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For the past four years, the Netherlands Institute for Sound and Vision in Hilversum has been organizing the Winter School for Audiovisual Archiving where professionals from different international organizations get together to develop and exchange knowledge. Thanks to a Digital Preservation Coalition scholarship, I was able to join this fourth edition of the Winter School, which took place between 15 and 18 of January 2019.

Sebastiaan ter Burg, CC BY 2.0

For four days Kara van Malsen, Peter Bubestinger-Steindl and Erwin Verbruggen navigated the Winter School participants through the OAIS reference model applied to audiovisual collection, from pre-ingest to access and from SIP to DIP. The first three days consisted of several lectures, debates and exercises, which covered themes such as risks to longevity, ingest policies, fixity checks, archival storage and preservation planning and policies, migration, metadata management and much more. In addition, Sound and Vision showed the participants around their archival storage facilities, where we had a more in-depth explanation of how an archival storage system functions.

We have all discussed some of our specific interests such as audiovisual formats and the use of open source resources and normalisation of collections and its pros and cons. We have approached the subject of the archivist influencing the producer on how to deliver their materials which is a topic that I find particularly interesting given that I’m an art conservator: should conservators influence the artistic practices and normalise their collections. 

Sebastiaan ter Burg, CC BY 2.0

On the final day we were guided through hands-on sessions where we looked into different tools to analyse, transcode and transfer media files making sure their integrity is still preserved, such as MediaInfo, MediaConch, Exactly and FFmpeg.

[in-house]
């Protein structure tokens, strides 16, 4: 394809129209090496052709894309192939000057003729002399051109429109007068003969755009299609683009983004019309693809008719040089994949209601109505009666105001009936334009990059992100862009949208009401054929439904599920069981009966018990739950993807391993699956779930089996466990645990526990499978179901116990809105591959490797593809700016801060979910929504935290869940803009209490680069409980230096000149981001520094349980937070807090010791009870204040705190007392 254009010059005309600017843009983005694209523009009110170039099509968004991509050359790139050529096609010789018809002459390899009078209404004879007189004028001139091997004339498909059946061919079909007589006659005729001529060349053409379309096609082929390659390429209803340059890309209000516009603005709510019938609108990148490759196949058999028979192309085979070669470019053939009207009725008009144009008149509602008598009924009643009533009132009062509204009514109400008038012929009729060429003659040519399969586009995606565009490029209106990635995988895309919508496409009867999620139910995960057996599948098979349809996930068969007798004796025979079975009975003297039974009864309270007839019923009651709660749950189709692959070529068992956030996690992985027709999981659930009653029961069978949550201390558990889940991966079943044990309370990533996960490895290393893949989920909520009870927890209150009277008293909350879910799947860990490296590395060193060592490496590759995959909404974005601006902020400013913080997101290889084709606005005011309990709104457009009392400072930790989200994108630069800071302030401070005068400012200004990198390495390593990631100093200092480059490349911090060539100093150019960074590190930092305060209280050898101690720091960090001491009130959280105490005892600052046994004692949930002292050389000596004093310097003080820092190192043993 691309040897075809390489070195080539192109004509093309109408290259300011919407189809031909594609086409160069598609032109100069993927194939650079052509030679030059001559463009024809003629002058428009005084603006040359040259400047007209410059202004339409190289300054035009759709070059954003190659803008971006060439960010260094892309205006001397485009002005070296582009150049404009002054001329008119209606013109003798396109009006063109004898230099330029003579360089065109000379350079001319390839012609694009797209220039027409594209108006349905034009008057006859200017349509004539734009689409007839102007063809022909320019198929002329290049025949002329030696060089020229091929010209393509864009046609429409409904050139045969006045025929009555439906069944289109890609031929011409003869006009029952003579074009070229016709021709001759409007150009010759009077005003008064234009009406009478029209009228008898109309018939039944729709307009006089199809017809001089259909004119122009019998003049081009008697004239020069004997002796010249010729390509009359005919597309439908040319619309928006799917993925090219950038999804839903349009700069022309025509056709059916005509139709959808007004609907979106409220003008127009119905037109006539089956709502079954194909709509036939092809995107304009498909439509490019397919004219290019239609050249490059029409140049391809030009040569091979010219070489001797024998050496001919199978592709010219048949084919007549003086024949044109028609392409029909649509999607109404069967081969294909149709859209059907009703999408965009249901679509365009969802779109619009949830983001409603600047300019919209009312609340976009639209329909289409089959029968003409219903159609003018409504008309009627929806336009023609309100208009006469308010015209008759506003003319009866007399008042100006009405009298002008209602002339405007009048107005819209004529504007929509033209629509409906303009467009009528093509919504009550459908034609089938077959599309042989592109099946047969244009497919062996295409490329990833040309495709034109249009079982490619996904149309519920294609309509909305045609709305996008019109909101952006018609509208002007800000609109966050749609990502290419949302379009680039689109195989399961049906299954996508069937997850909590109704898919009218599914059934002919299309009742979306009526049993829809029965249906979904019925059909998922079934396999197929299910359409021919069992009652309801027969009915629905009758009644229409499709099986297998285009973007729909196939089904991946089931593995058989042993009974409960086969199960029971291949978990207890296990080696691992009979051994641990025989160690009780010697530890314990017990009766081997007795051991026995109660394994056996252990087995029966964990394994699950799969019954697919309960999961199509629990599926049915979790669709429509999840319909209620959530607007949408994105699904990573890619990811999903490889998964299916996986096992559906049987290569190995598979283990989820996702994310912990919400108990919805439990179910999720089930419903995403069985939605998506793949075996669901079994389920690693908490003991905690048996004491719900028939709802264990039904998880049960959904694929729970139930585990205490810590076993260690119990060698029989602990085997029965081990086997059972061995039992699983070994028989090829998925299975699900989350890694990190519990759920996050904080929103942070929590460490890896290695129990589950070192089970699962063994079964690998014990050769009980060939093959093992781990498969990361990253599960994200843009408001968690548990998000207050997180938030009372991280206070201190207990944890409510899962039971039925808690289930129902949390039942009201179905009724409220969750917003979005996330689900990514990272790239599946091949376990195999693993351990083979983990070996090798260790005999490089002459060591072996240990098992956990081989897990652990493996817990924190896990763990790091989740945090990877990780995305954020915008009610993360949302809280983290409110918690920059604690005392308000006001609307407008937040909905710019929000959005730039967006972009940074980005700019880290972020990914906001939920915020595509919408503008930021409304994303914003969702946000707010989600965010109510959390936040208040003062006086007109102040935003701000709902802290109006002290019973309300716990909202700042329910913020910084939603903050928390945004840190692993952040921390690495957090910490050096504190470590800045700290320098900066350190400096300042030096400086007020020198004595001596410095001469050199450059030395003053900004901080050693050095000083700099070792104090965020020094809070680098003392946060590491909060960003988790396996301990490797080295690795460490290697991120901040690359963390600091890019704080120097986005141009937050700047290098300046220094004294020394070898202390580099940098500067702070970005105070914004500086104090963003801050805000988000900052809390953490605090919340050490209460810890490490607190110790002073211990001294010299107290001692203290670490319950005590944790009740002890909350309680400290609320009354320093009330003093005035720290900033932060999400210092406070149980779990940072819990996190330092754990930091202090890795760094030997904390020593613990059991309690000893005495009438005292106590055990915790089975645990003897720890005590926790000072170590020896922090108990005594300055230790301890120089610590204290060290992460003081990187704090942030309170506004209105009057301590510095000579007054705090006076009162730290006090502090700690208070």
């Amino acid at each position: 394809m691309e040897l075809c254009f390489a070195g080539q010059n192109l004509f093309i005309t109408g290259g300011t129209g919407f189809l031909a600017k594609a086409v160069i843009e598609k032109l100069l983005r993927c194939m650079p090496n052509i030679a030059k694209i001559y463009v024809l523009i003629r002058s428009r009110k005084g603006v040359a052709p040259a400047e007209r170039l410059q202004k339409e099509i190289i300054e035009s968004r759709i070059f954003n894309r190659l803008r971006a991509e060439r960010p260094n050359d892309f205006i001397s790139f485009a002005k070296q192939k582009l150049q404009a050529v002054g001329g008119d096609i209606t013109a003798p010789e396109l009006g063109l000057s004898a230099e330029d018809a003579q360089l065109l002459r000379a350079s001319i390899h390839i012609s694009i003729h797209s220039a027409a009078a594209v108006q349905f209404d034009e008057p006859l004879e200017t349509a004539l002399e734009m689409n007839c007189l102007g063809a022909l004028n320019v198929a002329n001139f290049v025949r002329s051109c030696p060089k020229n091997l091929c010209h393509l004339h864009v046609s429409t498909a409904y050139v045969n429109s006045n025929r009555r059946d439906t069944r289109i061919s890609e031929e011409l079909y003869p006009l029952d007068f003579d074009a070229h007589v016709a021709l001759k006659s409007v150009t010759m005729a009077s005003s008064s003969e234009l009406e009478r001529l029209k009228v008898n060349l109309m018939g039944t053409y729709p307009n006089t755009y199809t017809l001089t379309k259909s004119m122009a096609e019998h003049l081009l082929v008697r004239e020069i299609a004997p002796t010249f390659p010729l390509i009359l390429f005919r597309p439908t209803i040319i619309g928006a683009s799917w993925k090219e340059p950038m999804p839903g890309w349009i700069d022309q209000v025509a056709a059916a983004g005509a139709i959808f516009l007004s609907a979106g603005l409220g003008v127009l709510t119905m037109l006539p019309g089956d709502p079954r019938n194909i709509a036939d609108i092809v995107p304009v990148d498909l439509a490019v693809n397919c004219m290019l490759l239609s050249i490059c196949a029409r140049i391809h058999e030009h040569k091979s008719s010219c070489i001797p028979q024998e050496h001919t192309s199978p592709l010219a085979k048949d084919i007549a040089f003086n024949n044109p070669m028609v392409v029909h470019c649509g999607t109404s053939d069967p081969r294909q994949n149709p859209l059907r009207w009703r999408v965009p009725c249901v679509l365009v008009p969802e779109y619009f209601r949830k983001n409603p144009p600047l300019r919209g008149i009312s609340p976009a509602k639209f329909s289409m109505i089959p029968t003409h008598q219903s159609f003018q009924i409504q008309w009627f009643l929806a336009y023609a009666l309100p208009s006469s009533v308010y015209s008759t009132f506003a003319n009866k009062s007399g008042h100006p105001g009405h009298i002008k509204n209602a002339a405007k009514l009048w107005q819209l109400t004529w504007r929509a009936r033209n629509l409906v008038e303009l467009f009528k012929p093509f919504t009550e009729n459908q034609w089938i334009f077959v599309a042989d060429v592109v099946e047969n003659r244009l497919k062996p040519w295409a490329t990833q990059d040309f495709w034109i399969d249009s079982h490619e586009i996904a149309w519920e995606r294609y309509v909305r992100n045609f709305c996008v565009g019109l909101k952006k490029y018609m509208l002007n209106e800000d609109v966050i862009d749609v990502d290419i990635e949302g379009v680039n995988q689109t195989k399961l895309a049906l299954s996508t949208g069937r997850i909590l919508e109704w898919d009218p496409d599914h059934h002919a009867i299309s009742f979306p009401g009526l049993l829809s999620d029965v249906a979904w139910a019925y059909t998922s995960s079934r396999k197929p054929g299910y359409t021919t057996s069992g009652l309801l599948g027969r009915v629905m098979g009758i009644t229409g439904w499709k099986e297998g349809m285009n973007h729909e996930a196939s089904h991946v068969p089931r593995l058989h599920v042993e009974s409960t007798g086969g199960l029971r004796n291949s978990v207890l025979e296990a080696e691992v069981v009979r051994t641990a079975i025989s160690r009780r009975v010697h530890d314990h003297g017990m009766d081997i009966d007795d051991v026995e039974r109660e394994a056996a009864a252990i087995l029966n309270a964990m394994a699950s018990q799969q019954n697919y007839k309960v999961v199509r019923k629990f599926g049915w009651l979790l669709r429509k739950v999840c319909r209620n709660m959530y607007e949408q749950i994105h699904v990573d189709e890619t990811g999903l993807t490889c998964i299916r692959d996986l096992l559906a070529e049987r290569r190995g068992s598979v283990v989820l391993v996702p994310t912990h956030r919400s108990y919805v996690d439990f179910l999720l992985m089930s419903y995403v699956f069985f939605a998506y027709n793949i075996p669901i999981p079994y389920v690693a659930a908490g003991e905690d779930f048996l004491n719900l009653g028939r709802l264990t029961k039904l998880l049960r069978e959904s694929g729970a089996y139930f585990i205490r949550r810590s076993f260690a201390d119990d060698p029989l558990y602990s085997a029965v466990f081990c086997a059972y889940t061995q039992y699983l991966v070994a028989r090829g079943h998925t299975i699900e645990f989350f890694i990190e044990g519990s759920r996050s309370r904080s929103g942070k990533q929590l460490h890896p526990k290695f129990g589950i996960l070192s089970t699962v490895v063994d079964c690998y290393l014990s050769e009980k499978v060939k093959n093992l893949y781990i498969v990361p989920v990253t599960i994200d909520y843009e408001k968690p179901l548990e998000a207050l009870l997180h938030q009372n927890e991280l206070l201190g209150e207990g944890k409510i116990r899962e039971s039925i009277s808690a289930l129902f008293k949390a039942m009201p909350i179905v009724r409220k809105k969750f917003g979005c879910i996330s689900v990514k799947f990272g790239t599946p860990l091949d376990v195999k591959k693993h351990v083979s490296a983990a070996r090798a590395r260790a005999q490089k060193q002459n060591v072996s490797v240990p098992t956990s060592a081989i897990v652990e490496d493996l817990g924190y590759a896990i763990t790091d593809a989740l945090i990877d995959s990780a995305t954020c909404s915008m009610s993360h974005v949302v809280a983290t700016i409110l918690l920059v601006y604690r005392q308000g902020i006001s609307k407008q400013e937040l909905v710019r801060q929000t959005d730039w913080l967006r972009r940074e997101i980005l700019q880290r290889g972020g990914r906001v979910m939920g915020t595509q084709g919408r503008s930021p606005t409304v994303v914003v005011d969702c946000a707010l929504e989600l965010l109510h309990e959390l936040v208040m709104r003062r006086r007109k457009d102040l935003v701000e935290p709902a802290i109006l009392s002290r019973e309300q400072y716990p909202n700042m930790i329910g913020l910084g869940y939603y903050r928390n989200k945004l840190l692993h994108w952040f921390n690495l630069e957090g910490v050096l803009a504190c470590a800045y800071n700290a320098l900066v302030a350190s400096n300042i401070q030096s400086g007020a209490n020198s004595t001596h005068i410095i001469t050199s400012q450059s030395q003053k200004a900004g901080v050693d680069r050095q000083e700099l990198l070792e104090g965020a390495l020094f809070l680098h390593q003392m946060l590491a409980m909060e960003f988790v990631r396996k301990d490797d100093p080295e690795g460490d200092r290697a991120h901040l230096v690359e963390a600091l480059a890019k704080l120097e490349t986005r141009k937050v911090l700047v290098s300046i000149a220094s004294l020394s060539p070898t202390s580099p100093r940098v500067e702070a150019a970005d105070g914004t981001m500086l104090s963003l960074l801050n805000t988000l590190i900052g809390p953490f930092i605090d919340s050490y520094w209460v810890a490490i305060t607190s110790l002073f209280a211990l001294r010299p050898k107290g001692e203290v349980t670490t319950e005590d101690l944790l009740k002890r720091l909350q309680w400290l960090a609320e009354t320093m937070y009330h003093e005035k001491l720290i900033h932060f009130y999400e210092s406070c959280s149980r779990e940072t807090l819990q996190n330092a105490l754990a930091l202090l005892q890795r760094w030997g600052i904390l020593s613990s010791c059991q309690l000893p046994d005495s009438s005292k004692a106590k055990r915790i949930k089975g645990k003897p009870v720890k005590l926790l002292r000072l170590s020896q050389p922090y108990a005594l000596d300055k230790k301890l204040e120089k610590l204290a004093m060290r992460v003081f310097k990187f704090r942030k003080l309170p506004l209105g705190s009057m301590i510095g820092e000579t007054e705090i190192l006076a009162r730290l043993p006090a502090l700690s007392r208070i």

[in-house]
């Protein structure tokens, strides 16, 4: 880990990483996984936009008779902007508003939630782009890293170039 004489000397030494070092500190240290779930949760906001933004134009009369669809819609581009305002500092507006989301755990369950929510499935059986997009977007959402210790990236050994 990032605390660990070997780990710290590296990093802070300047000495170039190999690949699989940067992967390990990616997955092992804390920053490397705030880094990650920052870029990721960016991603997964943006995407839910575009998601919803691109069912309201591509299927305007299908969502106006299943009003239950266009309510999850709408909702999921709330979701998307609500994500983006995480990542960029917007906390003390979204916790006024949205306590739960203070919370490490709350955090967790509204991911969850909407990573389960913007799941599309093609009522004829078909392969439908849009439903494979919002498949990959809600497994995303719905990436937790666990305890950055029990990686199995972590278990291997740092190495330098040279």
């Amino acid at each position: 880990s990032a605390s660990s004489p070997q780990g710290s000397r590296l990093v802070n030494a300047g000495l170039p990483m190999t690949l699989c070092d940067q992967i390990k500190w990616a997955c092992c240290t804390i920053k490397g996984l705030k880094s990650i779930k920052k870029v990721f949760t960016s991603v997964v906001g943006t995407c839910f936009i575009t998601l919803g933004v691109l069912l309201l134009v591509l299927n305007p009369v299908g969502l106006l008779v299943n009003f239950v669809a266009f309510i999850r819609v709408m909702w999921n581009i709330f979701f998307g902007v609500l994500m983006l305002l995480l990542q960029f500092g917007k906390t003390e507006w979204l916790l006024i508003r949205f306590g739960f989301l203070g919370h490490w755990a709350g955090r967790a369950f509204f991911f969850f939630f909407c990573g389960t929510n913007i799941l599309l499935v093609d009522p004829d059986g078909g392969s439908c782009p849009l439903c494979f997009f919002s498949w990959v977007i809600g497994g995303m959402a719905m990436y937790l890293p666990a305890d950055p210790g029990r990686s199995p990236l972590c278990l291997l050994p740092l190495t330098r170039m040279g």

Because we are all in the same boat, in the two dedicated sessions as students we were encouraged to exchange our experiences and challenges in digital preservation when dealing with the collections we work with and their significant properties. Furthermore, also part of the programme, three guest speakers from different organizations  presented their case studies. On the first day Kevin Lutz discussed his experience when developing a digital strategy for the Austrian Film Museum. Merle Friedrich from The National Library of Science and Technology (TIB) in Germany shared the film migration workflow and some insights on format decision, tools used, quality control, and work with vendors. Finally on the third day a Winter School alumni, Alessandra Luciano, from the Centre National de l’ Audiovisuel (CNA) in Luxembourg spoke about her experience when working in a project with the mission to standardize her institute’s three different collections with different policies and procedures.

Sebastiaan ter Burg, CC BY 2.0

The Winter School was an amazing opportunity to consolidate concepts and understand an overall approach to digital preservation of audiovisual collections when for instance we are first faced with choosing the best storage solutions bearing in mind the very specific needs of our assets.

The different sessions, experiences and case studies exchanged during the course were extremely inspiring and I’m eager to share with my colleagues new tools and methodologies learnt. I am sure I will now contribute to my organization and department’s mission with more confidence.